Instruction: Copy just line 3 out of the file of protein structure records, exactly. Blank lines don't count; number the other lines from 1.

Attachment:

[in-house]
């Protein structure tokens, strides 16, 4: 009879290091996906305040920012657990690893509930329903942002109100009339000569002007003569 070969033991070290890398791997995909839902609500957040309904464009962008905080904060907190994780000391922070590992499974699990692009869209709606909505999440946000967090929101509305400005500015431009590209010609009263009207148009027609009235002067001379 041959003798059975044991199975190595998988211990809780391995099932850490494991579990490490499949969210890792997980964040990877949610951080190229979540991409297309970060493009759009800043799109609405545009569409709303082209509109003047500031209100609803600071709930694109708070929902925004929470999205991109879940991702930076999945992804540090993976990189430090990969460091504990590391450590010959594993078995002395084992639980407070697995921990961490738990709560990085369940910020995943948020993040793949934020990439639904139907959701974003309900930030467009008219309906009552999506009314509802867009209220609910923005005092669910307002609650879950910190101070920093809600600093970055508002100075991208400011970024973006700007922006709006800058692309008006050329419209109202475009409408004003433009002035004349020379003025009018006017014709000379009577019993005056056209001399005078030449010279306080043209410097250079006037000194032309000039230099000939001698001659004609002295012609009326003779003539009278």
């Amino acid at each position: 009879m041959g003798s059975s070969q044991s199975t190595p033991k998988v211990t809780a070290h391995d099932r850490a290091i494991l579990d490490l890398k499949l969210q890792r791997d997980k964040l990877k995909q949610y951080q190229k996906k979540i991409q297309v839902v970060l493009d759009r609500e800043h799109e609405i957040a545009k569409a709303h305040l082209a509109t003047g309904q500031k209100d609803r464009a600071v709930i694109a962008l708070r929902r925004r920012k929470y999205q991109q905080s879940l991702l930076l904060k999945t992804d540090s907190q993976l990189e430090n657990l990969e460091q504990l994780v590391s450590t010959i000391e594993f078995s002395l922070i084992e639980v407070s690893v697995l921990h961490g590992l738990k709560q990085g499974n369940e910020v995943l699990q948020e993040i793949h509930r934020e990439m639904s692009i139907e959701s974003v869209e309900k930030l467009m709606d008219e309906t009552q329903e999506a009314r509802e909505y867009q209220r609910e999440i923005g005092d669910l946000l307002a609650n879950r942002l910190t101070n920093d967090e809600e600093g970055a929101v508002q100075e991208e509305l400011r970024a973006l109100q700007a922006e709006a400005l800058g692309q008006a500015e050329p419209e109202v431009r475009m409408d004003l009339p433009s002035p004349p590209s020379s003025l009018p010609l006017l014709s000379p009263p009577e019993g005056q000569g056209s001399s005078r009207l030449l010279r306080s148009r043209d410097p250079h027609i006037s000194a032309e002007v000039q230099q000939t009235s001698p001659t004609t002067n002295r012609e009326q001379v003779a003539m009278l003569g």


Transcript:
């Amino acid at each position: 009879m041959g003798s059975s070969q044991s199975t190595p033991k998988v211990t809780a070290h391995d099932r850490a290091i494991l579990d490490l890398k499949l969210q890792r791997d997980k964040l990877k995909q949610y951080q190229k996906k979540i991409q297309v839902v970060l493009d759009r609500e800043h799109e609405i957040a545009k569409a709303h305040l082209a509109t003047g309904q500031k209100d609803r464009a600071v709930i694109a962008l708070r929902r925004r920012k929470y999205q991109q905080s879940l991702l930076l904060k999945t992804d540090s907190q993976l990189e430090n657990l990969e460091q504990l994780v590391s450590t010959i000391e594993f078995s002395l922070i084992e639980v407070s690893v697995l921990h961490g590992l738990k709560q990085g499974n369940e910020v995943l699990q948020e993040i793949h509930r934020e990439m639904s692009i139907e959701s974003v869209e309900k930030l467009m709606d008219e309906t009552q329903e999506a009314r509802e909505y867009q209220r609910e999440i923005g005092d669910l946000l307002a609650n879950r942002l910190t101070n920093d967090e809600e600093g970055a929101v508002q100075e991208e509305l400011r970024a973006l109100q700007a922006e709006a400005l800058g692309q008006a500015e050329p419209e109202v431009r475009m409408d004003l009339p433009s002035p004349p590209s020379s003025l009018p010609l006017l014709s000379p009263p009577e019993g005056q000569g056209s001399s005078r009207l030449l010279r306080s148009r043209d410097p250079h027609i006037s000194a032309e002007v000039q230099q000939t009235s001698p001659t004609t002067n002295r012609e009326q001379v003779a003539m009278l003569g």